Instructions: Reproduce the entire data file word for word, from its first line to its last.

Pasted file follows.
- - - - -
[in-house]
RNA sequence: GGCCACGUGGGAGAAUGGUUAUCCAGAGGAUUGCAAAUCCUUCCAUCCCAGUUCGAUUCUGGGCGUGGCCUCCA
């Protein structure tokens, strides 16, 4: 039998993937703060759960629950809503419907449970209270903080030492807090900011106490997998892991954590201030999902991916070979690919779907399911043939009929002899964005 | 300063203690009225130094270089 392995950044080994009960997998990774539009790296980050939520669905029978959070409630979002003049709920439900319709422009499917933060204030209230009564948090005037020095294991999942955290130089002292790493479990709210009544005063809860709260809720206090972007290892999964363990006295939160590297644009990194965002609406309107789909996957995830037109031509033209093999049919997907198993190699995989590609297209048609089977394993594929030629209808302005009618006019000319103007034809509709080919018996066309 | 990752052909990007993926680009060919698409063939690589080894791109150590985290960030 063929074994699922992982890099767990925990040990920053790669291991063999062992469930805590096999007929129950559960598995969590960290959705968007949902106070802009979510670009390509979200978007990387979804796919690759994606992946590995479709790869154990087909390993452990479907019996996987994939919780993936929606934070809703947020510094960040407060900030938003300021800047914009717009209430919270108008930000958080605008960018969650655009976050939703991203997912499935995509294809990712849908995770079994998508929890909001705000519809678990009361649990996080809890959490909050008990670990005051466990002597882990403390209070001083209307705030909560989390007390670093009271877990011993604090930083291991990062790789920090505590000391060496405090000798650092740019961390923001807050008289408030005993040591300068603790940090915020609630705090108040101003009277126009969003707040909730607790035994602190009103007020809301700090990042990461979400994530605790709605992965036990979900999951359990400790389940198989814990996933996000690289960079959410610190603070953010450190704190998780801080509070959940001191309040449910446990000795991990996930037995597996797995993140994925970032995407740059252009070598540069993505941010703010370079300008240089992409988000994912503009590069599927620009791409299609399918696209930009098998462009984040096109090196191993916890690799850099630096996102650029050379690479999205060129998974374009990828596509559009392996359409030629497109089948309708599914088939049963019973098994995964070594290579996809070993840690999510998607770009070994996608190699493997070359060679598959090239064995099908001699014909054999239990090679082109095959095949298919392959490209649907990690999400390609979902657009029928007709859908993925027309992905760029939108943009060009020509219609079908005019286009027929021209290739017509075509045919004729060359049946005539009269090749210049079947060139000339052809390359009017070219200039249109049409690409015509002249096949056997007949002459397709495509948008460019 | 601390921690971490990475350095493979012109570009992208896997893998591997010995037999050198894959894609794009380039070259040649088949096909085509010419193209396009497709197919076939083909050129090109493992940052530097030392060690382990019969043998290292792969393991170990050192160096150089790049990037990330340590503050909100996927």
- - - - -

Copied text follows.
[in-house]
RNA sequence: GGCCACGUGGGAGAAUGGUUAUCCAGAGGAUUGCAAAUCCUUCCAUCCCAGUUCGAUUCUGGGCGUGGCCUCCA
């Protein structure tokens, strides 16, 4: 039998993937703060759960629950809503419907449970209270903080030492807090900011106490997998892991954590201030999902991916070979690919779907399911043939009929002899964005 | 300063203690009225130094270089 392995950044080994009960997998990774539009790296980050939520669905029978959070409630979002003049709920439900319709422009499917933060204030209230009564948090005037020095294991999942955290130089002292790493479990709210009544005063809860709260809720206090972007290892999964363990006295939160590297644009990194965002609406309107789909996957995830037109031509033209093999049919997907198993190699995989590609297209048609089977394993594929030629209808302005009618006019000319103007034809509709080919018996066309 | 990752052909990007993926680009060919698409063939690589080894791109150590985290960030 063929074994699922992982890099767990925990040990920053790669291991063999062992469930805590096999007929129950559960598995969590960290959705968007949902106070802009979510670009390509979200978007990387979804796919690759994606992946590995479709790869154990087909390993452990479907019996996987994939919780993936929606934070809703947020510094960040407060900030938003300021800047914009717009209430919270108008930000958080605008960018969650655009976050939703991203997912499935995509294809990712849908995770079994998508929890909001705000519809678990009361649990996080809890959490909050008990670990005051466990002597882990403390209070001083209307705030909560989390007390670093009271877990011993604090930083291991990062790789920090505590000391060496405090000798650092740019961390923001807050008289408030005993040591300068603790940090915020609630705090108040101003009277126009969003707040909730607790035994602190009103007020809301700090990042990461979400994530605790709605992965036990979900999951359990400790389940198989814990996933996000690289960079959410610190603070953010450190704190998780801080509070959940001191309040449910446990000795991990996930037995597996797995993140994925970032995407740059252009070598540069993505941010703010370079300008240089992409988000994912503009590069599927620009791409299609399918696209930009098998462009984040096109090196191993916890690799850099630096996102650029050379690479999205060129998974374009990828596509559009392996359409030629497109089948309708599914088939049963019973098994995964070594290579996809070993840690999510998607770009070994996608190699493997070359060679598959090239064995099908001699014909054999239990090679082109095959095949298919392959490209649907990690999400390609979902657009029928007709859908993925027309992905760029939108943009060009020509219609079908005019286009027929021209290739017509075509045919004729060359049946005539009269090749210049079947060139000339052809390359009017070219200039249109049409690409015509002249096949056997007949002459397709495509948008460019 | 601390921690971490990475350095493979012109570009992208896997893998591997010995037999050198894959894609794009380039070259040649088949096909085509010419193209396009497709197919076939083909050129090109493992940052530097030392060690382990019969043998290292792969393991170990050192160096150089790049990037990330340590503050909100996927």